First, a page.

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I don't know JavaScript and it's safe to say this is my first code ever written in JS. I just needed to animate my GIFs when user hovers over them only. Googling separate concepts such as "string functions", "catch element mouse hover", "set element attribute", "get element attribute", "get elements by class", "var vs let" and so on, I came up with this:

    var contentClass = document.getElementsByClassName("gifclass");
     
    for(var i = 0; i < contentClass.length; i++)
    {
        let iElement = contentClass.item(i);
        
        iElement.addEventListener("mouseenter", function(event)
        {
            const srcAtt = iElement.getAttribute('src');
            let result = srcAtt.slice(0, srcAtt.length - 3);
            iElement.setAttribute("src", result + 'gif');

        }, false);
        
        iElement.addEventListener("mouseleave", function(event)
        {
            const srcAtt = iElement.getAttribute('src');
            let result = srcAtt.slice(0, srcAtt.length - 3);
            iElement.setAttribute("src", result + 'png');

        }, false);

    }
}

Prerequisites:

  • You need to have a static version of the GIF that ends in png (I did that with MS Paint).
  • It works so long as the GIFs are within the same class

Example:

 {
    var contentClass = document.getElementsByClassName("gifclass");
     
    for(var i = 0; i < contentClass.length; i++)
    {
        let iElement = contentClass.item(i);
        
        iElement.addEventListener("mouseenter", function( event )
        {
            const srcAtt = iElement.getAttribute('src');
            let result = srcAtt.slice(0, srcAtt.length - 3);
            iElement.setAttribute("src", result + 'gif');

        }, false);
        
        iElement.addEventListener("mouseleave", function( event )
        {
            const srcAtt = iElement.getAttribute('src');
            let result = srcAtt.slice(0, srcAtt.length - 3);
            iElement.setAttribute("src", result + 'png');

        }, false);

    }
}
Hover me: 
<img class="gifclass" src="https://gameeditor2.sirv.com/website/GIFs/game-mode.png" alt="" data-image-width="320" data-image-height="240">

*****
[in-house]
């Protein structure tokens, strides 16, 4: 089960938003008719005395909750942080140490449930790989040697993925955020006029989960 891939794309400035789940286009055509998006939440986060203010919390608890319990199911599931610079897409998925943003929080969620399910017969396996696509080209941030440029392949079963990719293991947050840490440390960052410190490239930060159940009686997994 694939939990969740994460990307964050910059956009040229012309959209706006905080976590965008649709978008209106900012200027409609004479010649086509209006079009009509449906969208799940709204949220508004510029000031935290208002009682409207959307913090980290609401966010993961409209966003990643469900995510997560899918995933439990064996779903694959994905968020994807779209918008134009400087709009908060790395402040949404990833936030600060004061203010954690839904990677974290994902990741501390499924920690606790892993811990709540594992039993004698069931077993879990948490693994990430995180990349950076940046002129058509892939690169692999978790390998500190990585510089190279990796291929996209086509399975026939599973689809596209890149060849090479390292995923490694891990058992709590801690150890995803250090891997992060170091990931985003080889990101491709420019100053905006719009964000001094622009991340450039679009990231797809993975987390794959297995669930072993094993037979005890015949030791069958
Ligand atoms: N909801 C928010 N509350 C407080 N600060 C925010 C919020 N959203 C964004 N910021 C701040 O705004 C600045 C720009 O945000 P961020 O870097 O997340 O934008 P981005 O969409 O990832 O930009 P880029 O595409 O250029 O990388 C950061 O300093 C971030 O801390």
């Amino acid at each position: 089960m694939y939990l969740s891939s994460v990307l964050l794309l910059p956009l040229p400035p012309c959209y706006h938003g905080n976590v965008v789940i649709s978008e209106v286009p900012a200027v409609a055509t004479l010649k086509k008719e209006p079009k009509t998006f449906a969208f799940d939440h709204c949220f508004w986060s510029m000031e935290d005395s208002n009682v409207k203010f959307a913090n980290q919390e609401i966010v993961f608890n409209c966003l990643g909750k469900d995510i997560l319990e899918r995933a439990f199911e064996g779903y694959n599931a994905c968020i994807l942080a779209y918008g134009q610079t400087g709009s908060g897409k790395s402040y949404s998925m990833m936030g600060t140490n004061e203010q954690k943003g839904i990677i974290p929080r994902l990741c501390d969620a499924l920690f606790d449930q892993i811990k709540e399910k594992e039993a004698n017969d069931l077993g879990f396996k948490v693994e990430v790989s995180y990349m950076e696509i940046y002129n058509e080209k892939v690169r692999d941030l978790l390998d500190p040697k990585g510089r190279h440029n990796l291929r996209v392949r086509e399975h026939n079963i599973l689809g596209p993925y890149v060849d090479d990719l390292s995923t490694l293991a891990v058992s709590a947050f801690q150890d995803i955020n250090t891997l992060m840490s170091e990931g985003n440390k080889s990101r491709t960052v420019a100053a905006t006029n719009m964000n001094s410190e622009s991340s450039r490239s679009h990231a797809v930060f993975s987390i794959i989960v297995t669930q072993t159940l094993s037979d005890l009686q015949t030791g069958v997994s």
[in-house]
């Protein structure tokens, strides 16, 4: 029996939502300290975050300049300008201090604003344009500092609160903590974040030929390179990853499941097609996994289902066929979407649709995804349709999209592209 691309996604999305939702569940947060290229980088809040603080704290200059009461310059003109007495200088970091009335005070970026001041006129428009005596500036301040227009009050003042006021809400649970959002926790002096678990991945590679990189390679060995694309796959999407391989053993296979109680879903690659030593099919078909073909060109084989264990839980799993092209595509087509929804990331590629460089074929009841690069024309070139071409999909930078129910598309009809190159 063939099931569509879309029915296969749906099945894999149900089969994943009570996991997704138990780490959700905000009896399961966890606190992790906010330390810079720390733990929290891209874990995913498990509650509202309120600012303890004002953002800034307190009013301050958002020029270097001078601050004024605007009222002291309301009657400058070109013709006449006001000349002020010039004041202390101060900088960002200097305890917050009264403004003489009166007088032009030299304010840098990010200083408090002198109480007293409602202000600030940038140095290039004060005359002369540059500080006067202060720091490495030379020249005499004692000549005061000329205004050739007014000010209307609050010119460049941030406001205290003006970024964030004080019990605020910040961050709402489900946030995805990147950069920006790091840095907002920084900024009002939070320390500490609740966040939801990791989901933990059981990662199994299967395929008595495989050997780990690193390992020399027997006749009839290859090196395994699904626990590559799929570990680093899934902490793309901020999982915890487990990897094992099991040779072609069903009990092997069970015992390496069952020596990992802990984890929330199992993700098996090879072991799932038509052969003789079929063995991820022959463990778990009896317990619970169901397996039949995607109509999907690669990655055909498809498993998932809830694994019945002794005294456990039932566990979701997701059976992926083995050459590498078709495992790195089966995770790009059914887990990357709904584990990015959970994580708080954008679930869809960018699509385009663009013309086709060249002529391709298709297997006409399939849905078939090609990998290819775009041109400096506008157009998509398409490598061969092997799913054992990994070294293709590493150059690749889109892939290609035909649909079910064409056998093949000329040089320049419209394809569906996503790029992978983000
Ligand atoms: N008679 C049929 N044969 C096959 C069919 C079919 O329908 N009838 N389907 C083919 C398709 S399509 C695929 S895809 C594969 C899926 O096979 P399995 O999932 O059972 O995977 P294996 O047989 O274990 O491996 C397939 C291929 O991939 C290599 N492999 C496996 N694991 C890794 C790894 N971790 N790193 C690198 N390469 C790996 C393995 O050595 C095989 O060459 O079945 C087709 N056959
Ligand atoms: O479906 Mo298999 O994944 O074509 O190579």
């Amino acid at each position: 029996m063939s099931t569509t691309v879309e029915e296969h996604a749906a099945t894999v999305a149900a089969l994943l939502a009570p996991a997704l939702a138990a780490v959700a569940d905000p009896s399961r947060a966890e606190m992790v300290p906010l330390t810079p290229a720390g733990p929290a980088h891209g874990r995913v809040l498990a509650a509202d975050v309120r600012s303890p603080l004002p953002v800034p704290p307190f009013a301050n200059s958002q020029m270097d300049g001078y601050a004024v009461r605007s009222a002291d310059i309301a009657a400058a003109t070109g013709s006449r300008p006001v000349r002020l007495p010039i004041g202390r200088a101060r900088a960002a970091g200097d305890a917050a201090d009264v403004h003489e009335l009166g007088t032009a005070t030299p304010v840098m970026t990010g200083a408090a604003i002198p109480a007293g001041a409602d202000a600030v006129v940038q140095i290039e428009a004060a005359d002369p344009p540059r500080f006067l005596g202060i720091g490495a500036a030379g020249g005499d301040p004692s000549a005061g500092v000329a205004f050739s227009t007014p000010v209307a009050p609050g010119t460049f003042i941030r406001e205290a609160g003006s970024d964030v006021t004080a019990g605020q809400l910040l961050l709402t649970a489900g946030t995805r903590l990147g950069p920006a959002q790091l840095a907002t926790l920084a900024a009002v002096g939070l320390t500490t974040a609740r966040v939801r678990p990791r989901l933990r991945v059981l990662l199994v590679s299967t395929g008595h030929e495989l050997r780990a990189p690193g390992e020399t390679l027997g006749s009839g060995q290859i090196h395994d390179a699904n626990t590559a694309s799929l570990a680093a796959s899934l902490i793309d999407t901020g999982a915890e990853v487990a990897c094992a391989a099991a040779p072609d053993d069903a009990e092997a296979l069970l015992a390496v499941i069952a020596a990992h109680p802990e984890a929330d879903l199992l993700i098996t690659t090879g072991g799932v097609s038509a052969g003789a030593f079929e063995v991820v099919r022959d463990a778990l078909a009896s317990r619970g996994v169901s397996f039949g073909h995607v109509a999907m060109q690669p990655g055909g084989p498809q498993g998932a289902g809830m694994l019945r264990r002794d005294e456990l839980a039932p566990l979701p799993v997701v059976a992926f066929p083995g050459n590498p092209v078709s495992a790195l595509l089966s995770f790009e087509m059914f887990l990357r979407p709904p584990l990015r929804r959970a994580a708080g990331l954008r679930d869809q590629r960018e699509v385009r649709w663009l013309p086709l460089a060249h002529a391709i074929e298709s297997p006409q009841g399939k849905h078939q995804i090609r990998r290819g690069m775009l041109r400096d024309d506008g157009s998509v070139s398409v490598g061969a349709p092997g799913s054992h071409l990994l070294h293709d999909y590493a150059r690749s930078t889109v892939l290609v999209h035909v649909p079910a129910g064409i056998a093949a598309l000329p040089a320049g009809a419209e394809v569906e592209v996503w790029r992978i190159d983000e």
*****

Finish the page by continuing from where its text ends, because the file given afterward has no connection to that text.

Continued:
All in all, my initial research on how to do that only pointed out examples where I had to do plenty of code for all of my 20+ GIFs and handle them separately.

It works, but considering that I don't know JS I was thinking it might be useful to share it for a review

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1 Answer 1

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You can swap out document.getElementsByClassName() with document.querySelectorAll(). One reason is that you can use a selector and not just classes. The other reason is that it returns a NodeList, a different kind of array-like structure that conveniently has a forEach() method which can replace your loop.

You can also replace function declarations function() {} with the shorter arrow functions () => {}. There are technical differences between the two. But in this case, we're just after making the function a bit more concise.

Element attributes often map to DOM object properties (with some exceptions). Because of this, you can just access/assign the value to the HTML attribute directly like an object property, no need to getAttribute() or setAttribute().

You can use Regular Expressions and string.replace() to find the extension of the src. RegEx is a more advanced topic, but it gives you a lot of power when it comes to string matching. In this case, we're looking for the extension of the image and RegEx conveniently has the $ symbol which denotes the end of the string.

Lastly, if you decide to use different paths for your pngs and gifs (i.e. more than just an extension swap), then consider using data attributes to hold your paths. You can then rewrite your JS to swap the src to one of two data attributes, one holding the png path and the other the gif path.

That said, your code could be as short as:

document.querySelectorAll('img.gif-class').forEach(element => {
  element.addEventListener('mouseenter', event => {
    element.src = element.src.replace(/\.png$/, '.gif')
  })

  element.addEventListener('mouseleave', event => {
    element.src = element.src.replace(/\.gif$/, '.png')
  })
})
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  • \$\begingroup\$ I did consider using replace with a regex, but ended up doing the sillier approach to avoid possible complications as I haven't touched any of that, haha \$\endgroup\$
    – Edenia
    Jun 27 at 20:01
  • \$\begingroup\$ Just gotta find out now why it isn't worked when I replaced it with the new code. \$\endgroup\$
    – Edenia
    Jun 27 at 20:04
  • 1
    \$\begingroup\$ remove the single quotes around the regex and it should work. ex element.src.replace(/\.png$/, '.gif') otherwise you are replacing the literal, and not the regex match \$\endgroup\$
    – munHunger
    Jun 29 at 8:53
  • \$\begingroup\$ @munHunger Updated, thanks! \$\endgroup\$
    – Joseph
    Jun 30 at 15:55

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